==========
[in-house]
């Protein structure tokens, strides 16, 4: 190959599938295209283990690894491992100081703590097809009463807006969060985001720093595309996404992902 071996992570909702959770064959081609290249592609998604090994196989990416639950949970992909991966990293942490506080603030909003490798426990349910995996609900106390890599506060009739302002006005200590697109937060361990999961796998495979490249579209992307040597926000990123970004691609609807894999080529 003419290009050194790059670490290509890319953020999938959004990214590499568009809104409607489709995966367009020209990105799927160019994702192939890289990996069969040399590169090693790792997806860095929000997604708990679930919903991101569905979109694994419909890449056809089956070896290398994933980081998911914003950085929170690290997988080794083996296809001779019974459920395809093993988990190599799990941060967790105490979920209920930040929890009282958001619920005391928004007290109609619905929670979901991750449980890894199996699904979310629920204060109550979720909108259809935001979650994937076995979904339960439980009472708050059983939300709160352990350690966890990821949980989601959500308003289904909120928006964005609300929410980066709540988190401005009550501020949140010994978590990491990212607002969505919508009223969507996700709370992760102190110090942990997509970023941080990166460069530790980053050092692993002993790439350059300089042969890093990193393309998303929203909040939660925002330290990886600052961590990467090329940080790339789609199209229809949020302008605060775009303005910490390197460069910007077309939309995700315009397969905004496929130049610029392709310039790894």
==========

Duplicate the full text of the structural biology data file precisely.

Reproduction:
[in-house]
């Protein structure tokens, strides 16, 4: 190959599938295209283990690894491992100081703590097809009463807006969060985001720093595309996404992902 071996992570909702959770064959081609290249592609998604090994196989990416639950949970992909991966990293942490506080603030909003490798426990349910995996609900106390890599506060009739302002006005200590697109937060361990999961796998495979490249579209992307040597926000990123970004691609609807894999080529 003419290009050194790059670490290509890319953020999938959004990214590499568009809104409607489709995966367009020209990105799927160019994702192939890289990996069969040399590169090693790792997806860095929000997604708990679930919903991101569905979109694994419909890449056809089956070896290398994933980081998911914003950085929170690290997988080794083996296809001779019974459920395809093993988990190599799990941060967790105490979920209920930040929890009282958001619920005391928004007290109609619905929670979901991750449980890894199996699904979310629920204060109550979720909108259809935001979650994937076995979904339960439980009472708050059983939300709160352990350690966890990821949980989601959500308003289904909120928006964005609300929410980066709540988190401005009550501020949140010994978590990491990212607002969505919508009223969507996700709370992760102190110090942990997509970023941080990166460069530790980053050092692993002993790439350059300089042969890093990193393309998303929203909040939660925002330290990886600052961590990467090329940080790339789609199209229809949020302008605060775009303005910490390197460069910007077309939309995700315009397969905004496929130049610029392709310039790894």